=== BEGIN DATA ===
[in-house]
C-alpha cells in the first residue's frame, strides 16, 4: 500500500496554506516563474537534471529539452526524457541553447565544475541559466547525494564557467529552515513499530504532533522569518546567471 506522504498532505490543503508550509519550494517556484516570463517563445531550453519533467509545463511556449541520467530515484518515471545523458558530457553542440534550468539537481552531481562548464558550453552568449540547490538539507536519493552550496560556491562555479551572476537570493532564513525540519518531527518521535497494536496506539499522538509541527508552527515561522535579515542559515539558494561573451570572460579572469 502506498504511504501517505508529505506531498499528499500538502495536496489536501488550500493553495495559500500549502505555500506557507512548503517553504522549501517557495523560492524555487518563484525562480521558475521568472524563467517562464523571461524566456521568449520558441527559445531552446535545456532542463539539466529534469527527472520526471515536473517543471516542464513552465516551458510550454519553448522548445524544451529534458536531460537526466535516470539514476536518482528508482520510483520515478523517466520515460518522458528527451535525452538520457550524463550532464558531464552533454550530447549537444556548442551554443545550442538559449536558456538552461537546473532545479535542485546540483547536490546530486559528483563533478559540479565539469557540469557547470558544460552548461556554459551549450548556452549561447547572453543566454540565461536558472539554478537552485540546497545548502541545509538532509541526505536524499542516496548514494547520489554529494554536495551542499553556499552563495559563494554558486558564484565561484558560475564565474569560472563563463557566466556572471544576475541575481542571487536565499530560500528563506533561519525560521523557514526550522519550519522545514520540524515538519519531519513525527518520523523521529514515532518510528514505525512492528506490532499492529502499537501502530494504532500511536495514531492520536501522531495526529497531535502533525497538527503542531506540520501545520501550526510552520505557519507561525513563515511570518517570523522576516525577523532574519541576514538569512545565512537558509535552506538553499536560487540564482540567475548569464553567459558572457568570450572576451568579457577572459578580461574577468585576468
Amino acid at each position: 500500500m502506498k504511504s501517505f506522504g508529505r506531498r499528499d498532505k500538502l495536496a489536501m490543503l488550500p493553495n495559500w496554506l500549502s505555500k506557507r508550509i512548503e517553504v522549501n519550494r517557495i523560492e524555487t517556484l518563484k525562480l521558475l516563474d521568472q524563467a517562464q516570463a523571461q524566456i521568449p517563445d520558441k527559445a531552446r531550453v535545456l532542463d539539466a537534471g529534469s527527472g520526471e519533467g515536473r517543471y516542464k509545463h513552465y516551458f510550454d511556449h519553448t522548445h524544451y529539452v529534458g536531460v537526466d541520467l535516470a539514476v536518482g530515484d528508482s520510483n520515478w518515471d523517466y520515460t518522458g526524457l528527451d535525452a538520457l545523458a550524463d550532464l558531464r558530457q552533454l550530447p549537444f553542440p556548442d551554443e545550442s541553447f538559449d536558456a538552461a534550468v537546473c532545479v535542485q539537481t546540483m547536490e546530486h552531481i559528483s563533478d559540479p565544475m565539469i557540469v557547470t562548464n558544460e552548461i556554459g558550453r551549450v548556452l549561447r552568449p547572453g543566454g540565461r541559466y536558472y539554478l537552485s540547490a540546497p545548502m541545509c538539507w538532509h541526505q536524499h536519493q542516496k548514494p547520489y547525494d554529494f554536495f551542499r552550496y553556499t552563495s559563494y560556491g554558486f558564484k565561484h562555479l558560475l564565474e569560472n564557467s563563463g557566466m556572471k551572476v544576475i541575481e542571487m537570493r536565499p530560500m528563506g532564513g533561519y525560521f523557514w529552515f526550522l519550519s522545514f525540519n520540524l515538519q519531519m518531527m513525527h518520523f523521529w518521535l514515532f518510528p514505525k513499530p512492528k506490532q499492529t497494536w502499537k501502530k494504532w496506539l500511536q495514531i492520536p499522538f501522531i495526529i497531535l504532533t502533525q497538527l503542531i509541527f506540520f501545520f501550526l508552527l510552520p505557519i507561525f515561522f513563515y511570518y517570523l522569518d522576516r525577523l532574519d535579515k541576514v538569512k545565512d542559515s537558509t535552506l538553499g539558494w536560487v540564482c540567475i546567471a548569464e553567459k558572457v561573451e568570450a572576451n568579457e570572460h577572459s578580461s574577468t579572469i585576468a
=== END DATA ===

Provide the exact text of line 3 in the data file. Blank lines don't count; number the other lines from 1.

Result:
Amino acid at each position: 500500500m502506498k504511504s501517505f506522504g508529505r506531498r499528499d498532505k500538502l495536496a489536501m490543503l488550500p493553495n495559500w496554506l500549502s505555500k506557507r508550509i512548503e517553504v522549501n519550494r517557495i523560492e524555487t517556484l518563484k525562480l521558475l516563474d521568472q524563467a517562464q516570463a523571461q524566456i521568449p517563445d520558441k527559445a531552446r531550453v535545456l532542463d539539466a537534471g529534469s527527472g520526471e519533467g515536473r517543471y516542464k509545463h513552465y516551458f510550454d511556449h519553448t522548445h524544451y529539452v529534458g536531460v537526466d541520467l535516470a539514476v536518482g530515484d528508482s520510483n520515478w518515471d523517466y520515460t518522458g526524457l528527451d535525452a538520457l545523458a550524463d550532464l558531464r558530457q552533454l550530447p549537444f553542440p556548442d551554443e545550442s541553447f538559449d536558456a538552461a534550468v537546473c532545479v535542485q539537481t546540483m547536490e546530486h552531481i559528483s563533478d559540479p565544475m565539469i557540469v557547470t562548464n558544460e552548461i556554459g558550453r551549450v548556452l549561447r552568449p547572453g543566454g540565461r541559466y536558472y539554478l537552485s540547490a540546497p545548502m541545509c538539507w538532509h541526505q536524499h536519493q542516496k548514494p547520489y547525494d554529494f554536495f551542499r552550496y553556499t552563495s559563494y560556491g554558486f558564484k565561484h562555479l558560475l564565474e569560472n564557467s563563463g557566466m556572471k551572476v544576475i541575481e542571487m537570493r536565499p530560500m528563506g532564513g533561519y525560521f523557514w529552515f526550522l519550519s522545514f525540519n520540524l515538519q519531519m518531527m513525527h518520523f523521529w518521535l514515532f518510528p514505525k513499530p512492528k506490532q499492529t497494536w502499537k501502530k494504532w496506539l500511536q495514531i492520536p499522538f501522531i495526529i497531535l504532533t502533525q497538527l503542531i509541527f506540520f501545520f501550526l508552527l510552520p505557519i507561525f515561522f513563515y511570518y517570523l522569518d522576516r525577523l532574519d535579515k541576514v538569512k545565512d542559515s537558509t535552506l538553499g539558494w536560487v540564482c540567475i546567471a548569464e553567459k558572457v561573451e568570450a572576451n568579457e570572460h577572459s578580461s574577468t579572469i585576468a